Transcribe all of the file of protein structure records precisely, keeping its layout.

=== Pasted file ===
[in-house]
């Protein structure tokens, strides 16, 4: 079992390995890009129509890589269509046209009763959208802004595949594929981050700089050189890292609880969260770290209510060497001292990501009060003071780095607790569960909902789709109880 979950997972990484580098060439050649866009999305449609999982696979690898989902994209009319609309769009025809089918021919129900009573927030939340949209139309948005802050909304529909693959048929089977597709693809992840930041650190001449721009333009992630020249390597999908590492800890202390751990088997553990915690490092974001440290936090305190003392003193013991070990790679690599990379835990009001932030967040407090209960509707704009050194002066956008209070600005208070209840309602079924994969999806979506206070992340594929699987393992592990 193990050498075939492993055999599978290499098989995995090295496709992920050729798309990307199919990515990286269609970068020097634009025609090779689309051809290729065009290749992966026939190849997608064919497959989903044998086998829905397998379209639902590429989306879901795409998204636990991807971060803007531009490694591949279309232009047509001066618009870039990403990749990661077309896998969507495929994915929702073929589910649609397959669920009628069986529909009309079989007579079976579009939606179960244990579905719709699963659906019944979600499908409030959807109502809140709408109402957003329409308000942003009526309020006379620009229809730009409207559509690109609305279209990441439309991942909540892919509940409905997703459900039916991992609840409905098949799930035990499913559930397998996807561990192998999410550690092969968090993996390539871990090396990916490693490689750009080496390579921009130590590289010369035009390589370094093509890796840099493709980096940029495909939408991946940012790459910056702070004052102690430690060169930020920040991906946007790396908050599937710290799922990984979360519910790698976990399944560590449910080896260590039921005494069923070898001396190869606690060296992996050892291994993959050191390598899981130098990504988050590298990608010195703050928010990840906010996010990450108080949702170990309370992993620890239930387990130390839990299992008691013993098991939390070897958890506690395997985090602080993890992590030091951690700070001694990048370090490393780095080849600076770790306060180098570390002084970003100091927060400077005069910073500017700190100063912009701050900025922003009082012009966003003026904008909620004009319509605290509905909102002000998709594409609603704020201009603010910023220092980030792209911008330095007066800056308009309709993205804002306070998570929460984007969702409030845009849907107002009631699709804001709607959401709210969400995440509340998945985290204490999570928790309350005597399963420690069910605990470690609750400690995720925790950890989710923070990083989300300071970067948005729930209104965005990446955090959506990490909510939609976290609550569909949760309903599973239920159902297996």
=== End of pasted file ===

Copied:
[in-house]
């Protein structure tokens, strides 16, 4: 079992390995890009129509890589269509046209009763959208802004595949594929981050700089050189890292609880969260770290209510060497001292990501009060003071780095607790569960909902789709109880 979950997972990484580098060439050649866009999305449609999982696979690898989902994209009319609309769009025809089918021919129900009573927030939340949209139309948005802050909304529909693959048929089977597709693809992840930041650190001449721009333009992630020249390597999908590492800890202390751990088997553990915690490092974001440290936090305190003392003193013991070990790679690599990379835990009001932030967040407090209960509707704009050194002066956008209070600005208070209840309602079924994969999806979506206070992340594929699987393992592990 193990050498075939492993055999599978290499098989995995090295496709992920050729798309990307199919990515990286269609970068020097634009025609090779689309051809290729065009290749992966026939190849997608064919497959989903044998086998829905397998379209639902590429989306879901795409998204636990991807971060803007531009490694591949279309232009047509001066618009870039990403990749990661077309896998969507495929994915929702073929589910649609397959669920009628069986529909009309079989007579079976579009939606179960244990579905719709699963659906019944979600499908409030959807109502809140709408109402957003329409308000942003009526309020006379620009229809730009409207559509690109609305279209990441439309991942909540892919509940409905997703459900039916991992609840409905098949799930035990499913559930397998996807561990192998999410550690092969968090993996390539871990090396990916490693490689750009080496390579921009130590590289010369035009390589370094093509890796840099493709980096940029495909939408991946940012790459910056702070004052102690430690060169930020920040991906946007790396908050599937710290799922990984979360519910790698976990399944560590449910080896260590039921005494069923070898001396190869606690060296992996050892291994993959050191390598899981130098990504988050590298990608010195703050928010990840906010996010990450108080949702170990309370992993620890239930387990130390839990299992008691013993098991939390070897958890506690395997985090602080993890992590030091951690700070001694990048370090490393780095080849600076770790306060180098570390002084970003100091927060400077005069910073500017700190100063912009701050900025922003009082012009966003003026904008909620004009319509605290509905909102002000998709594409609603704020201009603010910023220092980030792209911008330095007066800056308009309709993205804002306070998570929460984007969702409030845009849907107002009631699709804001709607959401709210969400995440509340998945985290204490999570928790309350005597399963420690069910605990470690609750400690995720925790950890989710923070990083989300300071970067948005729930209104965005990446955090959506990490909510939609976290609550569909949760309903599973239920159902297996």